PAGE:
Sunday, 28 October 2012

Halloween Horror Films to Watch Drunk With Friends

Sometimes you watch a film sober. Sometimes you watch a film drunk, preferably with friends. With the latter viewing experience in mind, here are a few ideas for viewing 'pleasure' that might make this Halloween special. It all depends on your definition of special.

1. Planet of the Vampires (1965)
A fairly bad Italian sci-fi caper that, oddly enough, seems to foreshadow Ridley Scott's Alien. It's notable as an early effort by legendary giallo nutcase Mario Bava. It's about this planet, and when they land on it, there are vampires or maybe zombies. Some stuff happens, but really it's more a series of incidents held together with variable acting and interesting costume choices. I quite like the spaceship.



2. Deathline (1973)
Also knows as Raw Meat, this is the one about cannibals on the London Underground. I'm not really giving much away because it's obvious quite early on that we're dealing with the degenerate survivors of a Victorian tunnel collapse... Look, it really makes no sense but Donald Pleasance plays a grumpy, sweary detective, Christopher Lee pops round for his cheque, and it's all good grubby fun - dolly birds and a bucket of blood. To be fair, this is a visually well-crafted film with a lot going for it, but the premise is so bizarre it often feels like a black comedy even if that wasn't the idea.

Death Line Poster

3. Love At First Bite (1979)
A spate of strange Dracula variants emerged in the Seventies, almost as if everyone recognised that the franchise was in need of a drastic rethink. Oddly enough, nobody suggested sparkling. Instead there was spoofery. I have a soft spot for George Hamilton IV's count, who's forced to relocate to New York and gets entangled in a love battle for a beautiful model. His rival in love just happens to know what he's up against, more or less...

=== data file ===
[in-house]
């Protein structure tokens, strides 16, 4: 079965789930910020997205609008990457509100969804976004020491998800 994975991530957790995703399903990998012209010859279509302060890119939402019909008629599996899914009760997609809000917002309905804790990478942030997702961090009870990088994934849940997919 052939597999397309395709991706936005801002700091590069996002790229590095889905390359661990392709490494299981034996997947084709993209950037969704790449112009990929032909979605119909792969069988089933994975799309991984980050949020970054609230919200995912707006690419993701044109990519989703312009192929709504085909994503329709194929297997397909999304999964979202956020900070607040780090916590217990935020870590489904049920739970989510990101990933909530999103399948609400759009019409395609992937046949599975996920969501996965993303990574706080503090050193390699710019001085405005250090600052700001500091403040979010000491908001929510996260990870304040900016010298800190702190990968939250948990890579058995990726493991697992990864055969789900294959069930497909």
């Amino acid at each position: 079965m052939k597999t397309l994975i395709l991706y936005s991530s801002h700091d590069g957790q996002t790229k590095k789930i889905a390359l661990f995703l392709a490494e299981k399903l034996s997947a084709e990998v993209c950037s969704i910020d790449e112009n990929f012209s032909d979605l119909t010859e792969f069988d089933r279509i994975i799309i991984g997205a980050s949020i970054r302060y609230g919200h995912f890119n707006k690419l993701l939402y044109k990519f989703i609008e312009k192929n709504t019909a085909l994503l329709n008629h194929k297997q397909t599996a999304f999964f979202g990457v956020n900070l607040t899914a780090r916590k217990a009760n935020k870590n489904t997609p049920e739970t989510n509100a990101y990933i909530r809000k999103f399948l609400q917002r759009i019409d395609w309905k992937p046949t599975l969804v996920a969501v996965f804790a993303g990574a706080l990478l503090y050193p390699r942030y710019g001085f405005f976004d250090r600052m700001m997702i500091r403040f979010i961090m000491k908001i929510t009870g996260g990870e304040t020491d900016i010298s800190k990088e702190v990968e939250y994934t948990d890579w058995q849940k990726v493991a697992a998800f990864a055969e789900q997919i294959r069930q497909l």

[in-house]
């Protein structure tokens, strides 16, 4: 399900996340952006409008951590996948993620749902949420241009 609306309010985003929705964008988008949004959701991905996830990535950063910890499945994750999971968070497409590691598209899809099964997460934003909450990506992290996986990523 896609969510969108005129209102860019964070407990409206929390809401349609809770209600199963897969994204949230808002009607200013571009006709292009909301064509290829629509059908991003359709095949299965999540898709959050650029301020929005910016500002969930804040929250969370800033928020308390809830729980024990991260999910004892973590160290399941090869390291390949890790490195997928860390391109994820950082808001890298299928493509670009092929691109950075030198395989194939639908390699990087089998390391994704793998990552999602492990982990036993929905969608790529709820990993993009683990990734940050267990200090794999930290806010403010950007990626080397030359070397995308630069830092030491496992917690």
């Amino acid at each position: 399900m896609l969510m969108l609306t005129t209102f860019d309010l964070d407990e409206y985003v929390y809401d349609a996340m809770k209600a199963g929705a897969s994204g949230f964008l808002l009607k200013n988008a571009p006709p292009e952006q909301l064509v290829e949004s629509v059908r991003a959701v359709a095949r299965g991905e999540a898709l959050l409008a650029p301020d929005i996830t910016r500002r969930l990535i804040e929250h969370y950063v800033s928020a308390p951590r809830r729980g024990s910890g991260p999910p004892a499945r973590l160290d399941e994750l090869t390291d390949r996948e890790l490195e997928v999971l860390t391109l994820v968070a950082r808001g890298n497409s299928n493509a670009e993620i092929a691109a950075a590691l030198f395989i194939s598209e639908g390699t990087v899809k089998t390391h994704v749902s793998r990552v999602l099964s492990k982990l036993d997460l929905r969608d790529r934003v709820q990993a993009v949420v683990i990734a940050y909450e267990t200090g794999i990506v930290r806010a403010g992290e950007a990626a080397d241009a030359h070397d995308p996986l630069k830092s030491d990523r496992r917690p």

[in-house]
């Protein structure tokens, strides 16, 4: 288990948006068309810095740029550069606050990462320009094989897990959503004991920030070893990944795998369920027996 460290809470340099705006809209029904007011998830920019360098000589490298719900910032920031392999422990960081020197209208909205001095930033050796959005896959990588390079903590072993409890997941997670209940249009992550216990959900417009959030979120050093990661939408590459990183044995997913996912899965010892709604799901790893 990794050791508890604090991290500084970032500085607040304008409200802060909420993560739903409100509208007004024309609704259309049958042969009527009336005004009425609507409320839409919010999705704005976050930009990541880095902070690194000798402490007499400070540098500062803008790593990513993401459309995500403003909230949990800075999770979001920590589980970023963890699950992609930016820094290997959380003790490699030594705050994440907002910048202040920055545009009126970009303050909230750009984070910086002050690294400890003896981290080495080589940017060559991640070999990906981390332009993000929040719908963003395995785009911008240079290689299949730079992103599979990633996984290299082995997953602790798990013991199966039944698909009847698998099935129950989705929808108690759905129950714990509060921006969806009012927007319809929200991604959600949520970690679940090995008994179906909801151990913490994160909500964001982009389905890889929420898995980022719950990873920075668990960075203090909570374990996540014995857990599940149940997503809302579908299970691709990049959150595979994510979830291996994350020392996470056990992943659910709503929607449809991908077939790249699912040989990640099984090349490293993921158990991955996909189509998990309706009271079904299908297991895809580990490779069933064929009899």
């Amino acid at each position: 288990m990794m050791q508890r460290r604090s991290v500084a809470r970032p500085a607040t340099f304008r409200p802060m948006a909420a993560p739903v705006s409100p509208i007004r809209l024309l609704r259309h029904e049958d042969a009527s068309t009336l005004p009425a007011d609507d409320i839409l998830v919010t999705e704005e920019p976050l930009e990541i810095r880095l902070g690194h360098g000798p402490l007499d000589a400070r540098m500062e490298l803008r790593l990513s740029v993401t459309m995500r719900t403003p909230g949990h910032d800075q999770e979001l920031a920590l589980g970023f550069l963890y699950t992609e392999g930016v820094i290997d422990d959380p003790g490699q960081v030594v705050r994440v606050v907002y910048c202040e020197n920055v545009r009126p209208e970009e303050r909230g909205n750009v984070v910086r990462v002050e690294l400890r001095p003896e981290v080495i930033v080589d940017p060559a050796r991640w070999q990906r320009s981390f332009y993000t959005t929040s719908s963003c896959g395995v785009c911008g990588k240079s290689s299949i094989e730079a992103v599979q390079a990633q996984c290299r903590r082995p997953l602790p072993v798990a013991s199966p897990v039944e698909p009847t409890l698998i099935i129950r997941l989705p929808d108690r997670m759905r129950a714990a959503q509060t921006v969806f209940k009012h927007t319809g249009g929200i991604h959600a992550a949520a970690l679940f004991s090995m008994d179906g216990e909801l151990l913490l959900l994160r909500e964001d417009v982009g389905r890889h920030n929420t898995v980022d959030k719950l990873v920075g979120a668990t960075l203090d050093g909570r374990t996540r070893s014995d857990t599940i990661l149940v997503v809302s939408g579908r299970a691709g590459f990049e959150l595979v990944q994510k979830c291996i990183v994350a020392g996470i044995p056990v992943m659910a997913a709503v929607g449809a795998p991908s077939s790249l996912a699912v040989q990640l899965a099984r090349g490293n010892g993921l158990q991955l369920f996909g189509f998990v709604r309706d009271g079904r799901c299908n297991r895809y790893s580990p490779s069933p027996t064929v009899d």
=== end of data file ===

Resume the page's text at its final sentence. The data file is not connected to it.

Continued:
4. Asylum (1972)
A good portmanteau effort scripted by Robert Bloch and starring Robert Powell as a doctor seeking employment at the eponymous establishment. In an unorthodox approach to recruitment, he is challenged by the director (Patrick Magee) to identify which of the inmates is the newly-deranged staff member whose descent into loopiness has created the vacancy. Needless to say, Powell's Dr Martin (not to be confused with Doc Martin) has a merry old time as we find out just why the patients are all deemed incurably insane. If you think this film is insensitive to the important issue of mental health, you'd be right - it's alternate title was House of Crazies. But it's got a shedload of real stars, starting with Peter Cushing.







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